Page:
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Agriculture needs a great leap forward


Agriculture needs a great leap forward
A story in the Globe and Mail acknowledges agriculture's place in the current economic structure in Canada and abroad, but urges greater policy reformation to address deepening shortages in poorer countries.

March 4, 2009  By Globe and Mail

March 3, 2009 

Many people, particularly in the world's poorest regions, were gripped by food shortages and price spikes in 2007 and 2008. There were many reasons for this: Global grain stocks had been dropping for years; prices of some commodities (such as rice) had been rising; global demographics had increased pressure on both stocks and prices; and economic success in much of the developing world, including China and India, was altering eating habits. The stampede into biofuels to supplement international oil reserves also handicapped food production.

Food – and oil – prices subsided late in 2008. The temptation now is to forget all about earlier developments. But this would be deeply unwise.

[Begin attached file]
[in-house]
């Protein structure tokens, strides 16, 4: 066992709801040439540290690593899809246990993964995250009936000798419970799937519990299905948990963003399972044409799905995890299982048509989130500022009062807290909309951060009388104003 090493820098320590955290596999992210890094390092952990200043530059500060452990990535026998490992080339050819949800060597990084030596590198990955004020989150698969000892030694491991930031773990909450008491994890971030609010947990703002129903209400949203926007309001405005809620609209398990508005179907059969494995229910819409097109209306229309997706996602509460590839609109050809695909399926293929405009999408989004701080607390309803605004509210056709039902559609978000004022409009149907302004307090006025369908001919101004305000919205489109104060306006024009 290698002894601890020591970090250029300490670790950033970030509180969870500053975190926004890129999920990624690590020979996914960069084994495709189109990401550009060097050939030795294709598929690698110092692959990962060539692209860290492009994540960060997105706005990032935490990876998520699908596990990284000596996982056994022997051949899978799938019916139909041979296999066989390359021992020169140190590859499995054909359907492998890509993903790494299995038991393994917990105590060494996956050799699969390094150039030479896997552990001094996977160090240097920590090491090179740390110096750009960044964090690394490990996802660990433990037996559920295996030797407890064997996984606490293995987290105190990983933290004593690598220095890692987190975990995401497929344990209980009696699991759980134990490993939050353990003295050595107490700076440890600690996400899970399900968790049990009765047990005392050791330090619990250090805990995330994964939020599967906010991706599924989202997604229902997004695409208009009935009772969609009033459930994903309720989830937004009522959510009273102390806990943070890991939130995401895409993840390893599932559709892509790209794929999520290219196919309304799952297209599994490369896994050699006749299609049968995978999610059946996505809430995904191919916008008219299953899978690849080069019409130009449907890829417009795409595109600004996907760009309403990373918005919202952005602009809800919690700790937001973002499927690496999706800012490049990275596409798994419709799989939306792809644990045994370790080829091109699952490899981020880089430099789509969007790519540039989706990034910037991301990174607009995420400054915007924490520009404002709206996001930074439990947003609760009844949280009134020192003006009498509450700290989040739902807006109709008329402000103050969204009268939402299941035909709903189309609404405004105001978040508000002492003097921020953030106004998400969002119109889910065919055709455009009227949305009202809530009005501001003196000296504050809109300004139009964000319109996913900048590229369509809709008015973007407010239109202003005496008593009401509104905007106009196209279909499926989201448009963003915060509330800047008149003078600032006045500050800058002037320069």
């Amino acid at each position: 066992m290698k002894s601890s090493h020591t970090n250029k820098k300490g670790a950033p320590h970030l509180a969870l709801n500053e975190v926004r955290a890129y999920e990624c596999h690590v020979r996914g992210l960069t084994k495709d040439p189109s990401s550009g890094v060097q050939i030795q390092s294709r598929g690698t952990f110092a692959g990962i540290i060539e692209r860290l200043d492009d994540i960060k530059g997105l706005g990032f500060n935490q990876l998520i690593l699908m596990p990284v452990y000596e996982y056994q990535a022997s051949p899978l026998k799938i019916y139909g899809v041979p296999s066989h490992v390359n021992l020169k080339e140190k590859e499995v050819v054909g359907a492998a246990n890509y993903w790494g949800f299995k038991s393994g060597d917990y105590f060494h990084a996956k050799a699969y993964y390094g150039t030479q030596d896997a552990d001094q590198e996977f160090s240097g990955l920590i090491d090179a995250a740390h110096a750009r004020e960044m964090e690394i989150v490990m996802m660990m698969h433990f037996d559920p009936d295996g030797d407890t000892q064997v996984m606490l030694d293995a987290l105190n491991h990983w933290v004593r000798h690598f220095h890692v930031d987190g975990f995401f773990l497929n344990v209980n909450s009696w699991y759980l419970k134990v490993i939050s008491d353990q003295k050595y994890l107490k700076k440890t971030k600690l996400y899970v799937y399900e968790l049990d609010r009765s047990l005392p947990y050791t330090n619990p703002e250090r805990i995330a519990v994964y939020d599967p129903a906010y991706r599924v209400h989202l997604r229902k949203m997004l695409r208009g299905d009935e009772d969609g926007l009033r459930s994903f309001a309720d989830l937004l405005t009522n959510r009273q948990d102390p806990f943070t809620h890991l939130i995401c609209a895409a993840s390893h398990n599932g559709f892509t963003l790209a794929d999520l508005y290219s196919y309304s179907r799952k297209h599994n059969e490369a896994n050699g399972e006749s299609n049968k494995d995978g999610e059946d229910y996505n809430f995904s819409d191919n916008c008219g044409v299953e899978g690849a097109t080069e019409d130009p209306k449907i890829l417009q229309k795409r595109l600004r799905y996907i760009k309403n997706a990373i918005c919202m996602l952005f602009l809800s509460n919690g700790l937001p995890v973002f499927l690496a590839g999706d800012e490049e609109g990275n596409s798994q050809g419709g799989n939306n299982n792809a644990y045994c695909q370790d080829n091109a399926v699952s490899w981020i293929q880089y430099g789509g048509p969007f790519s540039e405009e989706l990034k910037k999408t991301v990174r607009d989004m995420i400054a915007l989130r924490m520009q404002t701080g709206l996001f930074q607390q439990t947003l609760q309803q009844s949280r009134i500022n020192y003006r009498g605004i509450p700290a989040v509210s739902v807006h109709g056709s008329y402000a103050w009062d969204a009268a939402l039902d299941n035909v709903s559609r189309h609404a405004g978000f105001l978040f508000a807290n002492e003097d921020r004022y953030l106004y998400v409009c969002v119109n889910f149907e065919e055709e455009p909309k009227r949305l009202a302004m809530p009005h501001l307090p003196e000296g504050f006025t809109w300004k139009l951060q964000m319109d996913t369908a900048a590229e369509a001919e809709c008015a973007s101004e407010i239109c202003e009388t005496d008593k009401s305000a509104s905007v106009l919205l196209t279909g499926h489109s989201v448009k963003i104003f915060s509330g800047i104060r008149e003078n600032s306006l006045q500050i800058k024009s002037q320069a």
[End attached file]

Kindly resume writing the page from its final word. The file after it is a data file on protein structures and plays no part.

Canada is closely associated with agriculture internationally, having contributed over many decades to significant research that supports agricultural productivity growth worldwide. So, looking ahead, what should we be worrying about?

We have all the basic food we need, and we export a good deal, too. Other rich countries will always be able to amass whatever food supplies they need by outbidding poorer countries on international markets. Thus, we need to focus on poor consumers in poor countries.

Alex McCalla of the University of California at Davis scans global agriculture and food production for trends. These are not reassuring.

Demand-side factors exerting pressure on stocks and (eventually) prices include: (a) rapid growth and rising incomes in developing countries (China and India together account for 32 per cent of the share of growth in grain consumption from 2005 to 2008); (b) recent enthusiasm for biofuels; and (c) urbanization and globally rising incomes, which increase demand and changes the mix of food people can afford.

Supply-side constraints include: (a) slower agricultural productivity growth and increased competition for land and water; (b) petroleum costs that affect agricultural costs of production; (c) global stocks at their lowest levels since the early 1970s, as global consumption increased much faster than global production; (d) population growth; and (e) fertilizer costs that tripled in 2007 alone.

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